Ville Valo is renowned as the lead vocalist of legendary Finnish gothic rock band HIM, and now he’s going it alone with his first solo album, Neon Noir.
Working under the moniker VV, his debut solo release comes six years after the sad final show of his former band, but Neon Noir has plenty of the old genius as well as intriguing new flourishes to occupy new and old fans alike.
Tone Deaf recruited one longtime supporter, Dan from fierce Adelaide rockers alt., to dive deep into VV’s album, and he found lots to like about it. You can read Dan’s in-depth review below, and listen to alt.’s latest searing single, ‘WRAITH’, here.
VV’s Neon Noir is out now via Heartagram Records.
HIM fans rejoice! The dark prince of love metal has returned to take you on a rollercoaster of love and death. For two and a half years Ville Valo has been locked away working on the whimsical gothic dreamscape that is his debut solo album Neon Noir.
Fans were excited when HIM’s social media changed names to Heartagram and the profile pictures changed to a familiar logo encasing VV in its core. I know I was excited when I woke up one morning to see Gothica Fennica Vol. 1’ in my Spotify. Seven years was a long time to wait for three tracks, but those three tracks were soon to become 12 when the album fully released. I couldn’t wait to chuck on my black nail polish and get my sweaty hands all over this album, and now here are my thoughts.
On first listen I am instantly transported through time to days past listening to the sweet melancholy of Ville’s brooding and poignant voice. This time there’s new and unfamiliar melodies, but with a sound so nostalgic I thought I was on my way to school and not to work.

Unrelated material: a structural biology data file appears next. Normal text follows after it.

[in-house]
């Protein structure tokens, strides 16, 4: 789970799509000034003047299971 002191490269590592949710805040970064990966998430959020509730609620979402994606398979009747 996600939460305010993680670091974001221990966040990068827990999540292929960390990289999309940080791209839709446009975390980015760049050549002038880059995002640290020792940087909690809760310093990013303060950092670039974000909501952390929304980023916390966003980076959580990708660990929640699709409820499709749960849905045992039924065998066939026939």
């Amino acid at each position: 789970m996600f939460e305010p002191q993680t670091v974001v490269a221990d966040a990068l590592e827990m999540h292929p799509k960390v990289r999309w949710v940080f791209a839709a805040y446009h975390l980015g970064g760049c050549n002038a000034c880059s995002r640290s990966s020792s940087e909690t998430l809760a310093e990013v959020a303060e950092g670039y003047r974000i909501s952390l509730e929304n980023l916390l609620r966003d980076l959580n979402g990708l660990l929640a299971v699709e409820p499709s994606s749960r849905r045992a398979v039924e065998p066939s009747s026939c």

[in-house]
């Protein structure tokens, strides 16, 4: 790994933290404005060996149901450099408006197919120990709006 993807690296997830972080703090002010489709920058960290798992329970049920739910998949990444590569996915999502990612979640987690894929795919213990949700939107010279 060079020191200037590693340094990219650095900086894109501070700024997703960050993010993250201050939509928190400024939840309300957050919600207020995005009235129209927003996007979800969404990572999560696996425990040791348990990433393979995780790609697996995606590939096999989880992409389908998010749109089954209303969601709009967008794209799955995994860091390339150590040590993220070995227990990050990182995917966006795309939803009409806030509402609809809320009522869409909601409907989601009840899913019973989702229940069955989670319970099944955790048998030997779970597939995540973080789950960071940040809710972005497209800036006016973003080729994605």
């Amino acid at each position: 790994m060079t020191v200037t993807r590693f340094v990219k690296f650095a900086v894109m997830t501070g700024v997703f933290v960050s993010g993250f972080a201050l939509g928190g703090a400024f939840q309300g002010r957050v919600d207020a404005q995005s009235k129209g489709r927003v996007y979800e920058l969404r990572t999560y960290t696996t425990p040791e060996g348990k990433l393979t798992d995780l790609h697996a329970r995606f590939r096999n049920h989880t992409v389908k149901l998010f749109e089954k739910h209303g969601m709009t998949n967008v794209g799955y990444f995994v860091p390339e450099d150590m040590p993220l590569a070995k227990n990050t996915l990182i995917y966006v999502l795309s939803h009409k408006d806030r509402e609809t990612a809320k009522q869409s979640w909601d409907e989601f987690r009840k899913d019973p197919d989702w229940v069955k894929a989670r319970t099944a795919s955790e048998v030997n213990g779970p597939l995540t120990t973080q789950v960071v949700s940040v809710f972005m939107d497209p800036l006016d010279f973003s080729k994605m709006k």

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Instrumentally the album sounds most like the latter of HIM’s discography, taking from albums like Screamworks: Love in Theory and Practice and Tears on Tape, and blending it with a sense of modernity as well as dipping its feet into an era that predates the arrival of HIM.
I can’t help but notice some 80’s inspiration entwined in the synths, the beat, and dreamy feel of the songs. Ville also reaches deep into his bag of vocal tricks, producing something that would not have been unaccustomed to a band from that era. Bands from that era where the influence is noticeable comes from the likes of Duran Duran, A-ha and The Chameleons.
The album flows smoothly from track to track creating feelings of light and dark as well as shades of grey entwined with glitter of colour. Standouts on the album for me are the second track ‘Run Away From the Sun’, which has to have some of Ville’s most catchy melodies to date, the title track with its intricate guitar work and our first glimpse of Ville’s patented low baritone vocal pulling you into his web of lush.
‘The Foreverlost’ will leave you singing the chorus for days to come, and it’s currently living rent free in my head. ‘Salute the Sanguine’ is one of the most HIM-sounding tracks on the album which straight away got my vote.
‘In Trenodia’ is the most 80’s-influenced song on the album and it’s absolutely beautiful. I can imagine it playing during that scene in a rom-com when he comes back for her in the pouring rain.
And ‘Saturnine Saturnalia’ has some amazing lyrics bound with a riff that will make all HIM fans smile as they realise how much Ville was the backbone of that band.
In summary, Ville’s album is an outright contender for album of the year – even though we’re only two weeks in. It has an amazing flow and a handful of songs that I will listen to for many years to come.
But I can’t help but notice it’s more light than dark and misses a little bit of the edginess and grit that HIM displayed in the guitar work. Some of the synth melodies feel a little recycled from each other and previous HIM tracks, so it feels a little too familiar in some parts.
It’s a solid first release for what I’m hoping will be many more to come, and I’m excited to hopefully see these live in the not-too-distant future. Neon Noir is a glowing hope in a murky world.